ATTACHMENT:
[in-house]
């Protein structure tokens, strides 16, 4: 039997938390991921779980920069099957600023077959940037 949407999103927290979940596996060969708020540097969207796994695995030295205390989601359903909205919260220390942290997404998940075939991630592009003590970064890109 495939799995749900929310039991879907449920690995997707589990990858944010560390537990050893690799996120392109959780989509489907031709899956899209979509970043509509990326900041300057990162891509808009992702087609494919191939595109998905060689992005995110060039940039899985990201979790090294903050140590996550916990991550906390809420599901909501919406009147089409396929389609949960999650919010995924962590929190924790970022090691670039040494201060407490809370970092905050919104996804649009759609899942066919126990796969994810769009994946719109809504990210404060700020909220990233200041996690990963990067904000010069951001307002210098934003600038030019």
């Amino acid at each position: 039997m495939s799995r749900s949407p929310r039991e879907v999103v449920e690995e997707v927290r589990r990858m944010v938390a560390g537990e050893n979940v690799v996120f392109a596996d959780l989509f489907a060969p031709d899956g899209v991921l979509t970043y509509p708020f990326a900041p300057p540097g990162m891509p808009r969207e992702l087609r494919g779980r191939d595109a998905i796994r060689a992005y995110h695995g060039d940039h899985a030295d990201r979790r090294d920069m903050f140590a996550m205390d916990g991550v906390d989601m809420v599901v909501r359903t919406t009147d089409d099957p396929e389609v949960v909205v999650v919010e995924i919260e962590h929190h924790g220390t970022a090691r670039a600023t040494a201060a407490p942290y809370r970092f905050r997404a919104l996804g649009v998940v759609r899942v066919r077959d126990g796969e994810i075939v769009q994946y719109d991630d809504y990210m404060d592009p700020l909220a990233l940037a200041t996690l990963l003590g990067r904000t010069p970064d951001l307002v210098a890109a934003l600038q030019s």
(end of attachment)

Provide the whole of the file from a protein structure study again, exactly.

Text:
[in-house]
């Protein structure tokens, strides 16, 4: 039997938390991921779980920069099957600023077959940037 949407999103927290979940596996060969708020540097969207796994695995030295205390989601359903909205919260220390942290997404998940075939991630592009003590970064890109 495939799995749900929310039991879907449920690995997707589990990858944010560390537990050893690799996120392109959780989509489907031709899956899209979509970043509509990326900041300057990162891509808009992702087609494919191939595109998905060689992005995110060039940039899985990201979790090294903050140590996550916990991550906390809420599901909501919406009147089409396929389609949960999650919010995924962590929190924790970022090691670039040494201060407490809370970092905050919104996804649009759609899942066919126990796969994810769009994946719109809504990210404060700020909220990233200041996690990963990067904000010069951001307002210098934003600038030019």
């Amino acid at each position: 039997m495939s799995r749900s949407p929310r039991e879907v999103v449920e690995e997707v927290r589990r990858m944010v938390a560390g537990e050893n979940v690799v996120f392109a596996d959780l989509f489907a060969p031709d899956g899209v991921l979509t970043y509509p708020f990326a900041p300057p540097g990162m891509p808009r969207e992702l087609r494919g779980r191939d595109a998905i796994r060689a992005y995110h695995g060039d940039h899985a030295d990201r979790r090294d920069m903050f140590a996550m205390d916990g991550v906390d989601m809420v599901v909501r359903t919406t009147d089409d099957p396929e389609v949960v909205v999650v919010e995924i919260e962590h929190h924790g220390t970022a090691r670039a600023t040494a201060a407490p942290y809370r970092f905050r997404a919104l996804g649009v998940v759609r899942v066919r077959d126990g796969e994810i075939v769009q994946y719109d991630d809504y990210m404060d592009p700020l909220a990233l940037a200041t996690l990963l003590g990067r904000t010069p970064d951001l307002v210098a890109a934003l600038q030019s």